"At a quarter past eight Manning and his wife entered the (prison) chapel. The Sacrament was administered to them when the governor appeared and said that time pressed. Calcraft (the executioner) also came forward and the wretched pair were conducted to different parts of the chapel to be pinioned. The operation was performed on the male prisoner first and he submitted to it with perfect resignation. In the pinioning of Mrs. Manning a longer time was occupied. When the cords were applied to bind her arms her great natural strength forsook her for a moment, and she was nearly fainting, but a little brandy brought her round again, and she was pinioned without any resistance. She drew from her pocket a black silk handkerchief and requested that she might be blindfolded with it, a request that was acceded to. Having had a black lace veil fastened over her head, so as to completely conceal her features from the public gaze, she was conducted to the extremity of the chapel, where the fatal procession was at once formed and in a slow and solemn manner moved forwards towards the drop, the prison bell tolling."
"The procession passed along a succession of narrow passages, fenced in with ponderous gates, side rails and chevaux de frise of iron. In its course a singular coincidence happened. The Mannings walked over their own graves, as they had made their victim do over his. Mrs. Manning walked to her doom with a firm, unfaltering step. Being blindfolded she was led along by Mr. Harris, the surgeon. She wore a handsome black satin gown.""At last nine o'clock struck and shortly after the dreadful procession emerged from a small door in the inner side of a square piece of brickwork which rests on the east end of the prison roof. To reach this height a long and steep flight of stairs had to be climbed, and it only wonderful that Manning, in his weak and tottering state, was able to ascend so far. As he ascended to the steps leading to the drop his limbs tottered under him and he was scarcely able to move. When his wife approached the scaffold he turned round with his face towards the people, while Calcraft proceeded to draw over his head the white nightcap and adjust the fatal rope. The executioner then drew the nightcap over the female prisoner's head and all the necessary preparations now being completed the scaffold was cleared of all it occupants except the two wretched beings doomed to die. In an instant Calcraft withdrew the bolt, the drop fell, and the sentence of the law was fulfilled. Frederick died almost without a struggle while Maria writhed for some seconds. Their bodies were left to hang for the customary hour before they were taken down and in the evening buried in the precincts of gaol."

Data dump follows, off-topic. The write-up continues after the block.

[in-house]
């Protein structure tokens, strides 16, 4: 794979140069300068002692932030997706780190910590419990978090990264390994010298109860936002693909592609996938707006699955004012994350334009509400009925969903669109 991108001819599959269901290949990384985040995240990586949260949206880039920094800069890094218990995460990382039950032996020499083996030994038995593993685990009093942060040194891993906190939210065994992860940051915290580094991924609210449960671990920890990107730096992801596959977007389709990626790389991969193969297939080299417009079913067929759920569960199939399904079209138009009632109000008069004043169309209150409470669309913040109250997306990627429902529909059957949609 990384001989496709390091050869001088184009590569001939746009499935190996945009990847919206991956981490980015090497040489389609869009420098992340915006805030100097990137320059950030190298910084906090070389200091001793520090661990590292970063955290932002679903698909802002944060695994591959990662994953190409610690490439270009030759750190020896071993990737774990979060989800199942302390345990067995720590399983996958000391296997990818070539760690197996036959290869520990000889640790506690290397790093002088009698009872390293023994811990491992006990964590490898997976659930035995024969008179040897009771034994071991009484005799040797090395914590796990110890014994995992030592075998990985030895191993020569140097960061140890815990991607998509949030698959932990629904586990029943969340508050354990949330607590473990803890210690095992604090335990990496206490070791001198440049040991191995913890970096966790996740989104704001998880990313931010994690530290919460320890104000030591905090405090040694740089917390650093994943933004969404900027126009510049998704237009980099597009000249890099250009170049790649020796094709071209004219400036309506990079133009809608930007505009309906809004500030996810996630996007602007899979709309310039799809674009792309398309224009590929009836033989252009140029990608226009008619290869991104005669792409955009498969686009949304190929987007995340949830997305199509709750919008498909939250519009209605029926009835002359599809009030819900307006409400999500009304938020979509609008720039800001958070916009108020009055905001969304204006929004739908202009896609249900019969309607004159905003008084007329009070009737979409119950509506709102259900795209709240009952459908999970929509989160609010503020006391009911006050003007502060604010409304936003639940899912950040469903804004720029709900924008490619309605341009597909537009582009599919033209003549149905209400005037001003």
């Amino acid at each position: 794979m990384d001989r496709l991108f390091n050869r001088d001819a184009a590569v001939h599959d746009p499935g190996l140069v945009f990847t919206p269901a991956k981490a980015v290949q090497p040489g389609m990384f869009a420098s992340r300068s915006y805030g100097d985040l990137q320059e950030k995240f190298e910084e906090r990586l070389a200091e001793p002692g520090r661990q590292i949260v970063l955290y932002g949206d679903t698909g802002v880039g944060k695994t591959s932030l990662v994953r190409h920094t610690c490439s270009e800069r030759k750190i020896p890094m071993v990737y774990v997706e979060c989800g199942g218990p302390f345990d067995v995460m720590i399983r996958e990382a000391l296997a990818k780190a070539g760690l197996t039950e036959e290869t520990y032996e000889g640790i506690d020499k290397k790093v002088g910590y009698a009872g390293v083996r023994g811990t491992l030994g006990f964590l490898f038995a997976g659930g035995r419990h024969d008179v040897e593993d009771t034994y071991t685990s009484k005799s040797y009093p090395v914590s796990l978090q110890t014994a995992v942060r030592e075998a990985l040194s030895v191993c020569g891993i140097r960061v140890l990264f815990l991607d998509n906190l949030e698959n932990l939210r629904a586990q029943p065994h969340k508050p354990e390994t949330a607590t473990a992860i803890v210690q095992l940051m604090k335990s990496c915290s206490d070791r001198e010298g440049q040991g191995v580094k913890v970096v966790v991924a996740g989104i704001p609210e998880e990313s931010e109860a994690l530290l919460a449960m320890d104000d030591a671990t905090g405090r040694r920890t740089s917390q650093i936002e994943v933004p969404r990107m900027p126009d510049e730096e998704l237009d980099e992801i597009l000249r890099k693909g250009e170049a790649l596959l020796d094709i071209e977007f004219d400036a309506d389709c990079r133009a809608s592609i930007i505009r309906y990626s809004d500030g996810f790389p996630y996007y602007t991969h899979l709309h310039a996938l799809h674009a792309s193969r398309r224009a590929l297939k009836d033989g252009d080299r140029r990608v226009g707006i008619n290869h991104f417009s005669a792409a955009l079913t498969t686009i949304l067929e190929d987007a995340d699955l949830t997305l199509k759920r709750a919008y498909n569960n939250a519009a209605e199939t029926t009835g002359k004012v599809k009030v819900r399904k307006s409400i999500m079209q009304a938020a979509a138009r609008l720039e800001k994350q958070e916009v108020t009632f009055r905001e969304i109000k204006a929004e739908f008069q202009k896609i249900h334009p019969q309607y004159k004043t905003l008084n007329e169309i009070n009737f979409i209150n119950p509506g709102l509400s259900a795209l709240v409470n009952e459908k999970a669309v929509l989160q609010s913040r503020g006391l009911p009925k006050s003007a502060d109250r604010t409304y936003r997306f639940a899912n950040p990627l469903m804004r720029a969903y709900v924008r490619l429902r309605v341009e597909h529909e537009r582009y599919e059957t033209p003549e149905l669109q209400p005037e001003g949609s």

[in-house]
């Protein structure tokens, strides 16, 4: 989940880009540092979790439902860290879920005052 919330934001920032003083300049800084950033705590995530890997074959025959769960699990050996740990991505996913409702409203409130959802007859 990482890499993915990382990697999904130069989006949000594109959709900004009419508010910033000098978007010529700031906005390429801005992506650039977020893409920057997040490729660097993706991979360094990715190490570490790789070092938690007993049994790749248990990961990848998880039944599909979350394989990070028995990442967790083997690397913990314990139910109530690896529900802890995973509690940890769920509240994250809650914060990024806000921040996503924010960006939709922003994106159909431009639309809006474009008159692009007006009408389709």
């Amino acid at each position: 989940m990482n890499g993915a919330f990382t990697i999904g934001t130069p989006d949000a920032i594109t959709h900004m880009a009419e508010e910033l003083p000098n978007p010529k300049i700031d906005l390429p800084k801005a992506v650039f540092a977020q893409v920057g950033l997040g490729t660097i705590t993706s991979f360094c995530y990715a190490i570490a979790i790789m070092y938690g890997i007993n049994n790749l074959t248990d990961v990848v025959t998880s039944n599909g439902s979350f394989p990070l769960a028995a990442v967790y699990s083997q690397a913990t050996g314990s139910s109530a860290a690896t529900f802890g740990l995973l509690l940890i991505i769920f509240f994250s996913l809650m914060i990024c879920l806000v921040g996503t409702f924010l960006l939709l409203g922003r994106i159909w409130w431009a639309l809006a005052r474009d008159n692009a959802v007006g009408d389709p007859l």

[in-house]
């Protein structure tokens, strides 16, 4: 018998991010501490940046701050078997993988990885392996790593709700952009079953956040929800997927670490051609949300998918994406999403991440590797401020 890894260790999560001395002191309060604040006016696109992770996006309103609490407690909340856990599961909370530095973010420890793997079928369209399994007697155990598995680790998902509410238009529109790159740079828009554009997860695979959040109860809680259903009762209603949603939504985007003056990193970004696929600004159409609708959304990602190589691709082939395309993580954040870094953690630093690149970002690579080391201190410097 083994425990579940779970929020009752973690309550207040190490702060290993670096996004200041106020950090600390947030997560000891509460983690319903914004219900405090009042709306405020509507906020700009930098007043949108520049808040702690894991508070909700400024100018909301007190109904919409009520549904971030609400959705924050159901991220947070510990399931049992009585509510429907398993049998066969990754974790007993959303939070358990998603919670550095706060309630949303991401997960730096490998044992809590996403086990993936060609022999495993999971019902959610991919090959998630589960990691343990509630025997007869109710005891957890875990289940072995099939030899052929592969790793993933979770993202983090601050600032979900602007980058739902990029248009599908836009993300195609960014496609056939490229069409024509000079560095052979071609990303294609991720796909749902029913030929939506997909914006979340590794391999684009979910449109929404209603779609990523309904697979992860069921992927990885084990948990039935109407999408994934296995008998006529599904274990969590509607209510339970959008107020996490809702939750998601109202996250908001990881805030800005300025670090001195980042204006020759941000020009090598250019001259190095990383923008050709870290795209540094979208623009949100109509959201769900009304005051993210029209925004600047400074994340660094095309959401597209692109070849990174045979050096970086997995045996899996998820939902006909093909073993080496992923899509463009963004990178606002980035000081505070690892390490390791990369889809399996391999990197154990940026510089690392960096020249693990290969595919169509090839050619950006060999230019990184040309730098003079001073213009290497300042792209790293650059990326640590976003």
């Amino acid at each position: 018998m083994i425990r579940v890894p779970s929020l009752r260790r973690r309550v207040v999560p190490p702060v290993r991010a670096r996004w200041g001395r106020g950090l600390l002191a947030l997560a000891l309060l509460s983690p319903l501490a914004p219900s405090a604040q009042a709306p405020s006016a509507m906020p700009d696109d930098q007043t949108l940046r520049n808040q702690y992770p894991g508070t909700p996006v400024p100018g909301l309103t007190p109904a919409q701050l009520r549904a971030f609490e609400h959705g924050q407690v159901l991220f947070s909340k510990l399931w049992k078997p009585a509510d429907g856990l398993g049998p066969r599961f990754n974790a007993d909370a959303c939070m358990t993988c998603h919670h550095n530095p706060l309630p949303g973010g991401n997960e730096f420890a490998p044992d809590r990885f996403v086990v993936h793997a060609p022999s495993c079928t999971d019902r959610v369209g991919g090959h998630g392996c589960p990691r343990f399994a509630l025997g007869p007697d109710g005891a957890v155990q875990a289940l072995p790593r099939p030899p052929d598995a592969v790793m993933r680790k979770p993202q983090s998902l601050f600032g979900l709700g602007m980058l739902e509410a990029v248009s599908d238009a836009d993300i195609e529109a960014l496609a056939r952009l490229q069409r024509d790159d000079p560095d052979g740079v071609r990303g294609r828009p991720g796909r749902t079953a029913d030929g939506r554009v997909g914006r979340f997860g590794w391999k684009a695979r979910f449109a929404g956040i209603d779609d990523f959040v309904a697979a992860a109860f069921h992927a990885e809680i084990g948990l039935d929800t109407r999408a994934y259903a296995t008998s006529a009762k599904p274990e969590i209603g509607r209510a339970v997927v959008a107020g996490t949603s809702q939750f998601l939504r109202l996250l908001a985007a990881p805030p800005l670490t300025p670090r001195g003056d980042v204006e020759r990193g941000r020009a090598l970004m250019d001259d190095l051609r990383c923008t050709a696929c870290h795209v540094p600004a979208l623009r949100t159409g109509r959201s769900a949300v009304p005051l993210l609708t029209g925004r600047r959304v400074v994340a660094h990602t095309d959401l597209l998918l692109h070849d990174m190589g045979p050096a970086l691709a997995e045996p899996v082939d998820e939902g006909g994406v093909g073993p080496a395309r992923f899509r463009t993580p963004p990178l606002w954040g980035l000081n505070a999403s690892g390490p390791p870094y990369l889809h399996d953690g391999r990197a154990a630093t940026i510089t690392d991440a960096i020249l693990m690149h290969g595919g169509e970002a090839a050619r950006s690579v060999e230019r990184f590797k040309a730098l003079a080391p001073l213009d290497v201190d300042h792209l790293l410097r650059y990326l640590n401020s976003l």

"Scarcely a hat or cap was raised when the drop fell and the bodies of the murderers had hardly ceased to oscillate with the momentum of their fall before the spectators were hurrying from the spot."
Charles Dickens, who was at the execution, wrote a letter to the Times expressing his revulsion:
"I was a witness of the execution at Horsemonger Lane this morning"
"I believe that the a sight so inconceivably awful as the wickedness and levity of the crowd collected at that execution this morning."
"When the two miserable creatures who attracted all this ghastly sight about them were turned quivering into the air there was no more emotion, no more pity, no more thought that two immortal souls had gone to judgement, than if the name of Christ had never been heard in this world."
One spectator at her execution remarked in a letter to the Times, "Thank God she wasn't an English woman"